Situation In Yemen Worsens As President Resigns
Yemeni President Abd-Rabbu Mansour Hadi has resigned just days after Houthi rebels battled their way into his presidential palace, plunging the unstable Arab country deeper into chaos.
Hadi had conceded to the demands of Houthi fighters, who overran the capital of Sanaa, seized the presidential palace, and surrounded the president’s home. Hadi expressed willingness to accept a power sharing deal with the Houthis and to amend a draft constitution opposed by the rebel group.
In exchange, the Houthi fighters agreed to withdraw from areas around the palace, the president’s and prime minister’s homes, and a military base. They additionally agreed to release Hadi’s chief of staff, Ahmed Awad bin Mubarak, whom they abducted Saturday.
Instability is causing concerns that the country cannot avoid an economic collapse, which could be devastating considering two-thirds of Yemen’s population are already in need of humanitarian aid, according to reported U.N. figures.
Iran’s regional rival Saudi Arabia, which has long been Yemen’s economic lifeline, cut most of its financial aid to Yemen after the Houthis seized the capital in September. The Houthis deny receiving any Iranian support, reports The Washington Post.
25 Years After The 1990 World Poverty Report
Lyn Squire of the Brookings Institution examines what has been learned about the poor and their well-being, beneficial interventions, and the concept of poverty since the release of the 1990 World Poverty Report.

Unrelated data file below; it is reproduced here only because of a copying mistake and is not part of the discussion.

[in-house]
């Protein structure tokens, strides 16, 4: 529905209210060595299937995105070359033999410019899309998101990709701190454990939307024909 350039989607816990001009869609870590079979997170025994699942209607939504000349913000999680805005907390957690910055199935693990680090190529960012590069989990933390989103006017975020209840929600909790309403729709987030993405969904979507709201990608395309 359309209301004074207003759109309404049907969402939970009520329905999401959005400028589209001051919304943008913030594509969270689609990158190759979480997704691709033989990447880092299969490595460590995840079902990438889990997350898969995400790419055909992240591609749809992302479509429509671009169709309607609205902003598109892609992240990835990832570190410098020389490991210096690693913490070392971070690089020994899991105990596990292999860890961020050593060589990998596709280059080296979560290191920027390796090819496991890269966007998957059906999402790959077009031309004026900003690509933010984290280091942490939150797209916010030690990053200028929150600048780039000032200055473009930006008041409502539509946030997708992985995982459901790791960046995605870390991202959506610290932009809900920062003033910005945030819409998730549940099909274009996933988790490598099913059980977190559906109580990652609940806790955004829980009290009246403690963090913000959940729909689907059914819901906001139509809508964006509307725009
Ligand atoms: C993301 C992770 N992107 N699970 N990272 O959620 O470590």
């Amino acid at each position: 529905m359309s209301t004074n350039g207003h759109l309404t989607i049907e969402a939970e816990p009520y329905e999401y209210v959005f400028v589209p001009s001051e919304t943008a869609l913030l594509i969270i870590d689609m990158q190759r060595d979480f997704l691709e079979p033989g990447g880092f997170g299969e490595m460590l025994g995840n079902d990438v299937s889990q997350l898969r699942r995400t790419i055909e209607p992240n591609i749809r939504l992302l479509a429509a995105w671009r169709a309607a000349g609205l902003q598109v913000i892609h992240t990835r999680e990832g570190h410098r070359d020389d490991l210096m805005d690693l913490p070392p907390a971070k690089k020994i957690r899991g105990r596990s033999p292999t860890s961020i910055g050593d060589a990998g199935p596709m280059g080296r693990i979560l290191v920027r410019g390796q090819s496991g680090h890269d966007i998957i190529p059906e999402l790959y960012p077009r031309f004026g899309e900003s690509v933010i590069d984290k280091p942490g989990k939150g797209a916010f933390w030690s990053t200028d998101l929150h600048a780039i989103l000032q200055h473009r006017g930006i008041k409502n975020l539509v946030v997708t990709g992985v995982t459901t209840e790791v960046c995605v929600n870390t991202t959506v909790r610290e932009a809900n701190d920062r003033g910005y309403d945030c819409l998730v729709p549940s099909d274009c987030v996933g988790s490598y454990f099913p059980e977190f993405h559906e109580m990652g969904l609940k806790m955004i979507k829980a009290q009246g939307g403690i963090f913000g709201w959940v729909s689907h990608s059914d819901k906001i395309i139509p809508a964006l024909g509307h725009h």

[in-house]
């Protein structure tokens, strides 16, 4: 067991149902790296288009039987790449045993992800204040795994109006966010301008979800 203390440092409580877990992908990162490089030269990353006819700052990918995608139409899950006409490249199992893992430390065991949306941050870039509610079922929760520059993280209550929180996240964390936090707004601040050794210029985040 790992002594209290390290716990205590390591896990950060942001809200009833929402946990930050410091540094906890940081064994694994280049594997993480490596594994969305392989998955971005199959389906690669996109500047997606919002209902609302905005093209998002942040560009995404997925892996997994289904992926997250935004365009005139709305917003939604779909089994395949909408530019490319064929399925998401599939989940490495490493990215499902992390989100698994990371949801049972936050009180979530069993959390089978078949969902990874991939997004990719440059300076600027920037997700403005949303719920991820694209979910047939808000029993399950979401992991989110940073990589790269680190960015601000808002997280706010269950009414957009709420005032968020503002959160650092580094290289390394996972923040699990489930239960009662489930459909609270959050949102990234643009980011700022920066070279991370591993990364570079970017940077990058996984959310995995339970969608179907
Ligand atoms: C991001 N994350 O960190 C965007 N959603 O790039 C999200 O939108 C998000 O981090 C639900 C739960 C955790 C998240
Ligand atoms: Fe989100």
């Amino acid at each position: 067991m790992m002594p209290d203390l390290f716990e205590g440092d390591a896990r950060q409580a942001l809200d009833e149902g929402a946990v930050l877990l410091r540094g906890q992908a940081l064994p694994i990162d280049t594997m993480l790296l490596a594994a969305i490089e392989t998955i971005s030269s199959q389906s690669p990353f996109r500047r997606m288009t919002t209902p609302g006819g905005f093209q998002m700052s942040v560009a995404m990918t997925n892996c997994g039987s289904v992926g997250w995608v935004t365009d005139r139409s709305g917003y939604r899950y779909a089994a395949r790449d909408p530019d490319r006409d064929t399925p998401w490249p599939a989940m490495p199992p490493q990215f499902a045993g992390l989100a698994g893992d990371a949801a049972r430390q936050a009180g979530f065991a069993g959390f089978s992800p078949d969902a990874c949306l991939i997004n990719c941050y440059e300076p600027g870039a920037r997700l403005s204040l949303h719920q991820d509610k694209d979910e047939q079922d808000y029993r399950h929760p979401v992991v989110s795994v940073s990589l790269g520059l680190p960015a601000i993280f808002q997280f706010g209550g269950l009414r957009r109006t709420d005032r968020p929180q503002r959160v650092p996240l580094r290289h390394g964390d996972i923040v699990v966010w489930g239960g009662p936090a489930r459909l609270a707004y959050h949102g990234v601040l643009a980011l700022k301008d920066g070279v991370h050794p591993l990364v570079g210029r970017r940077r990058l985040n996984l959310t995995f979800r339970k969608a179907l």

“The last quarter-century has witnessed a stunning decline in extreme poverty. Indeed, the Millennium Development Goal of halving the 1990 level was achieved five years before the target date of 2015. What will the next quarter century bring? The answer of course depends on what countries do. Current discourse in policy circles does not bode uniformly well. Thus, the attention presently given to “inclusive growth,” growth that benefits all segments of society, runs the risk of detracting from efforts to give special consideration to those in greatest need,” writes Squire.
Will Integration Solve The Problem Of Islamic Radicalization?
Writing on the War on the Rocks blog, Lorenzo Vidino argues that the issue of integration has been widely overblown by commentators on the left and the right and that a failure to integrate may not be responsible for fomenting radical passions.
“What is really interesting is the assumption that poor integration causes radicalization. It seems intuitive and sensible, but is it true? Several studies seem to disprove the connection. A recent and extensive study conducted at Queen Mary University on a relatively large sample of young British Muslims, for example, showed that those most at risk of radicalization were 18- to 20-year-olds involved in advanced education from wealthy families who spoke English at home,” he writes.
He cites further analysis by Dounia Bouzar, director of the Centre for Prevention Against Islamic Sectarianism, that found two thirds of the families that had contacted her because their children were becoming radicalized actually were middle class.
Moreover, according to another study, 23% of French jihadists in Syria are converts. Discrimination against Muslim immigrants could hardly be seen as the factor triggering the radicalization of this sizeable cross section of French jihadists